Bossier’s HIP to the ‘animal’ rescue for Bossier City Animal Control. Hand In Paw, the nonprofit group, finds foster parents, new homes, and donations/funds for spays/neuters.
Bossier’s “Hand in Paw” to the Rescue
By Kathleen Ward
People who rescue animals feel every pet’s dismay lost or abandoned and the strong desire to help find each a loving home. They help make that happen, then share the joy when the adopting person and their new pet both realize “they really want me!”
Phyllis Whatley, founder/director/president of the nonprofit animal rescue group Hand in Paw – Friends of Bossier City Animal Control, knows all about that.
A new home for 700 rescue animals.
“I have ten indoor-only cats, seven of which came from Bossier City Animal Control,” said Whatley, who started Hand in Paw (“HIP”) in 2006. With a circle of active volunteers and the help of family, friends, and organizations like Airmen for Animals and the Shreveport-Bossier Community Cat Assistance Project, HIP works closely with Bossier City Animal Control to rehome pets. In the past year, HIP helped place more than 700 animals in new homes or sent them to shelters in other states.
In the past year, HIP helped place more than 700 animals in new homes or sent them to shelters in other states.
Animals usually await adoption at the Shed Road shelter, but this past year has shaken things up a bit, not only by the pandemic. “The facility has been under construction/renovation, so the intake of animals has been limited, having more dogs and cats in need of foster homes,” said Whatley.
Bossier’s HIP to the ‘Animal’ Rescue
“Hand in Paw does not work like a brick and mortar rescue; we are helping the animals of Bossier City Animal Control,” said Karen Grimes, shelter receptionist and HIP’s volunteer adoption/foster/rescue coordinator. “We do our best to assist with medical expenses the City cannot cover. Cats and dogs that need to be socialized often go to fosters or rescues that can assist with their behavior. We currently have a foster working with a feral kitten and a terrified adult from the shelter. We have another foster with a scared dog making a ton of progress toward being ready for adoption. We do not give up on the ones that are harder to place.”
A few weeks ago, Grimes got a call from Whatley to help catch an injured cat. “The two of us caught this cat and named him Ashton. He had to have a leg removed, then spent post-surgical time with one of our fosters, who does an excellent job helping cats rehabilitate after amputation. He leaves March 8th to go to North Shore Animal League America, the world’s largest no-kill rescue,” said Grimes, who has eight cats, two dogs, two Umbrella Cockatoos, and rescue fish tanks. “I joke that I am one animal away from hoarding. I was raised with a lot of pets, so it is natural to me.”
Finding the Perfect Pet in Bossier
When the Moehring family of Bossier fostered the Lab-mix Clark, they couldn’t let him go. “We decided he was already home!” said Laura Moehring. “She and her husband, Monte, head up most of the remote adoption events for Bossier City Animal Control.”
“Before COVID-19, we would transport dogs and cats to PetSmart, Barksdale AFB, and various other locales and find homes for them,” said Monte. “These abandoned pets need companionship; to be walked, petted, scratched, bathed, brushed, read to and generally loved on to relieve anxiety and prepare them for their new family.” The HIP volunteers are very social. Newcomers are welcome, and many strong friendships develop.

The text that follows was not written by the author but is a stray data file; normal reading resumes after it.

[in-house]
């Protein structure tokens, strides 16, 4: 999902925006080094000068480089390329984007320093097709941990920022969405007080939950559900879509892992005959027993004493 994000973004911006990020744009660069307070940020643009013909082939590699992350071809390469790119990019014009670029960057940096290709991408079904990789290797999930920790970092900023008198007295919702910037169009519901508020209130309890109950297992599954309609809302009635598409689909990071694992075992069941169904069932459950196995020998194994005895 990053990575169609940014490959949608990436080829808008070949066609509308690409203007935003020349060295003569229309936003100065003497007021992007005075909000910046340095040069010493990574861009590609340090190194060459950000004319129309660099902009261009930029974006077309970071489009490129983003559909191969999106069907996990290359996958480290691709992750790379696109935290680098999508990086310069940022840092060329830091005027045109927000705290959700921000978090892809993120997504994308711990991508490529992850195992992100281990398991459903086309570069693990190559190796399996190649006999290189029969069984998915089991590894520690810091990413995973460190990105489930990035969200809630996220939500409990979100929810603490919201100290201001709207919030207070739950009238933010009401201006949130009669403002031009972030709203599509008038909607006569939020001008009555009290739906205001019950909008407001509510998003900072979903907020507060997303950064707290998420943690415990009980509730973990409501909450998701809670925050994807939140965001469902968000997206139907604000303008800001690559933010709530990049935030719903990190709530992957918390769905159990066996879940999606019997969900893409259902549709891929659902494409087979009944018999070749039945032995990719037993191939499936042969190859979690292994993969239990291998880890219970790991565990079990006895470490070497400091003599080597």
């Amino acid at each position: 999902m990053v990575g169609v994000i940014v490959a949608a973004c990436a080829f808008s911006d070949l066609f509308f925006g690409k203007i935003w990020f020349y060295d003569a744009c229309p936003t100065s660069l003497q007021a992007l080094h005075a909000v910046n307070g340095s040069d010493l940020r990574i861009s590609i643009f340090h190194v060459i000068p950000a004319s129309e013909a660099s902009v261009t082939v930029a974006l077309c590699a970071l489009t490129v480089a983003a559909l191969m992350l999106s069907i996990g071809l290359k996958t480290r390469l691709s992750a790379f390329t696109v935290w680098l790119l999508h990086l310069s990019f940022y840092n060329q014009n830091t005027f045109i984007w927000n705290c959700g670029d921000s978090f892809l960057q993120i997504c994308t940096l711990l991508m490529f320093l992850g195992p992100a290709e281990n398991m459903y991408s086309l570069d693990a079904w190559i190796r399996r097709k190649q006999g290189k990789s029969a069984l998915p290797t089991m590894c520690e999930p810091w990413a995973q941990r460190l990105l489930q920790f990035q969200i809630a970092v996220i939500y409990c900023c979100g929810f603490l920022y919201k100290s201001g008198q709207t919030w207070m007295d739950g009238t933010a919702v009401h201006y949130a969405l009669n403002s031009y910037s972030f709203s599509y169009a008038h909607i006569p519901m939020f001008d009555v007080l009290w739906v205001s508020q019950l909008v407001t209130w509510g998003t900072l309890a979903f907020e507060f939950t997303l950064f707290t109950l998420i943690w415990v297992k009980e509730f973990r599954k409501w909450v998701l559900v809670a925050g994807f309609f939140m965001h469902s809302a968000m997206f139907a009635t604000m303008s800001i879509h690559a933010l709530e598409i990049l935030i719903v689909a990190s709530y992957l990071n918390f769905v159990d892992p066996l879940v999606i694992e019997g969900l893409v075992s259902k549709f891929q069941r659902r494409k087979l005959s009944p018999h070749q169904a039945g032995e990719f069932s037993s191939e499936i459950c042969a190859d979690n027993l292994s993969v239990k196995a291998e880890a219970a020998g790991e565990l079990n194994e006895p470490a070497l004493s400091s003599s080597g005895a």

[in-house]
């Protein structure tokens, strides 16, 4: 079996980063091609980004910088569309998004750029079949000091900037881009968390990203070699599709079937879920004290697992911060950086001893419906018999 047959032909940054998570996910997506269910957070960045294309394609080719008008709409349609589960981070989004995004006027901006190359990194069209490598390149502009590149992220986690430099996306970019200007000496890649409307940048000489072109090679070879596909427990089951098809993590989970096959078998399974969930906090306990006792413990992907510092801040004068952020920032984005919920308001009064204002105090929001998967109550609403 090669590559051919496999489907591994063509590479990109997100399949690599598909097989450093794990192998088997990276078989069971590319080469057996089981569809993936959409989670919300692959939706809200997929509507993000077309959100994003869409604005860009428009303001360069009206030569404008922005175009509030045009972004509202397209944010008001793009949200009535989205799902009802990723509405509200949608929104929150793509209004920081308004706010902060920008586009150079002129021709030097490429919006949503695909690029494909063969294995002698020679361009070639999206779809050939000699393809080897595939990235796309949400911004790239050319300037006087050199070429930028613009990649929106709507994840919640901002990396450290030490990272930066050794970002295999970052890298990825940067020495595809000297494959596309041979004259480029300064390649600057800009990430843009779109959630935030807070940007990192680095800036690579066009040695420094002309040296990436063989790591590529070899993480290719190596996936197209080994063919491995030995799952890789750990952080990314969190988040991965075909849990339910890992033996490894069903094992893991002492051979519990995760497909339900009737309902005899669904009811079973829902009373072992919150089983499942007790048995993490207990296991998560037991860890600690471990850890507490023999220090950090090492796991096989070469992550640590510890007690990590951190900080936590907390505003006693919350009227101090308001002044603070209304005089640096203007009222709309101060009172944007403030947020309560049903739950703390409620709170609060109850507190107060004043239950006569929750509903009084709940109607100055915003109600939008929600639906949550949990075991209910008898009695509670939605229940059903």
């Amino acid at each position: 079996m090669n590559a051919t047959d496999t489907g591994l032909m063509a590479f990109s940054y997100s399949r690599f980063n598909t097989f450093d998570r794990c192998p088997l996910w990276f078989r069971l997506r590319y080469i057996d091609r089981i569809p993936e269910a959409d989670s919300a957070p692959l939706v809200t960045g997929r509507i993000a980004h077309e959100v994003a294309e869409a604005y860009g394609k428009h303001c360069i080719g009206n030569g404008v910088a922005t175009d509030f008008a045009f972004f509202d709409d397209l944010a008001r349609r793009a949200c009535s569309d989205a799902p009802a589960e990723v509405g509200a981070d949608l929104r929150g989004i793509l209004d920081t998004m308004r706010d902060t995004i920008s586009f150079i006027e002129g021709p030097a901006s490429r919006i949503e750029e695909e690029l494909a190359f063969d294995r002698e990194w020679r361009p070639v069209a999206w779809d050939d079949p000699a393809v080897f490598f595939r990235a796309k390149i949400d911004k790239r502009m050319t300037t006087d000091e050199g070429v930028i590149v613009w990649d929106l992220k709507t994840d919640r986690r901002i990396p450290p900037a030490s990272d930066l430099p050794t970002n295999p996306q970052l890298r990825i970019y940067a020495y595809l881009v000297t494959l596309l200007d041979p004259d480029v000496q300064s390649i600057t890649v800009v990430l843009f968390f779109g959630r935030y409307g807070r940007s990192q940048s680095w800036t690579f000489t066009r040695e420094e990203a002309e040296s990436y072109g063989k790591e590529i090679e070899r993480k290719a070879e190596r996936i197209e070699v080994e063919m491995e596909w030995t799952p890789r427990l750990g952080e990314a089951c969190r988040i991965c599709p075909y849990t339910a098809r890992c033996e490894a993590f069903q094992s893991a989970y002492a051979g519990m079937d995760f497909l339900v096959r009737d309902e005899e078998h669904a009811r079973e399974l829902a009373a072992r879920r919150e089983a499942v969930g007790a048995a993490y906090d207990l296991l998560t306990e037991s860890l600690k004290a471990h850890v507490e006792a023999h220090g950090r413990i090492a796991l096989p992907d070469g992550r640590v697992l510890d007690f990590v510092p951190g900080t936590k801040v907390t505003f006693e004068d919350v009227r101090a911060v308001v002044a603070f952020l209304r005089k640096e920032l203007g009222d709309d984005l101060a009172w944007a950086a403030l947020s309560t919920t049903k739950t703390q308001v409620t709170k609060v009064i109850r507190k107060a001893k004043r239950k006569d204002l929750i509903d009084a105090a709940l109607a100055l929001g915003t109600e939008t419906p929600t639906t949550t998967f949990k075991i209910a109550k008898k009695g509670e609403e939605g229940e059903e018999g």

“Volunteers might move, have children’s events, go off to college, or transfer jobs,” said Laura. “They stay in our hearts forever, though. Our social media army of volunteers share the City’s homeless pets with the world! Many dogs and cats have found ‘furever’ homes from a picture shared on social media.”
How can you help?
“We are hoping and planning to host an open house when construction is complete, and the facility reopens to the public,” said Whatley speaking of the renovation of Bossier City Animal Control. “The City of Bossier encourages volunteers to have Saturday events and supports us totally. We advertise the events and pets on our Facebook page,” said Laura. (https://www.facebook.com/handinpawBC/)
“Along with volunteers, donors are essential to help feed and provide healthcare, which includes spaying and neutering prior to adoption when possible,” said Monte. HIP is included in Community Foundation for North Louisiana’s Give For Good fundraiser, which begins April 20th and ends with a 24-hour marathon of giving on May 4th (https://www.giveforgoodnla.org/handinpaw). “I assure you it goes directly to the welfare of our local animals.”
“Spending time with these amazing animals until their families find them, adopt them and take them home is more rewarding than I ever imagined,” said Monte. “I encourage anyone looking to improve the quality of their life to join us, put aside your reservations and think of the animals you would be helping.”
Bossier is Pet Friendly
As you can tell, many Bossier citizens have a soft spot for furry friends. In 2019, BeBossier.com featured many of the dog-friendly places in Bossier to take your furry friend. We even have a Mardi Gras parade just for the pets!
Do you have fascinating four-legged-friend news that you want us to share? Comment below!
This article is very timely. We have been seeing an emancipated young dog near our road & are going to help it if possible. Can you please advise us of programs to aid in the financials to help it. Thank you.
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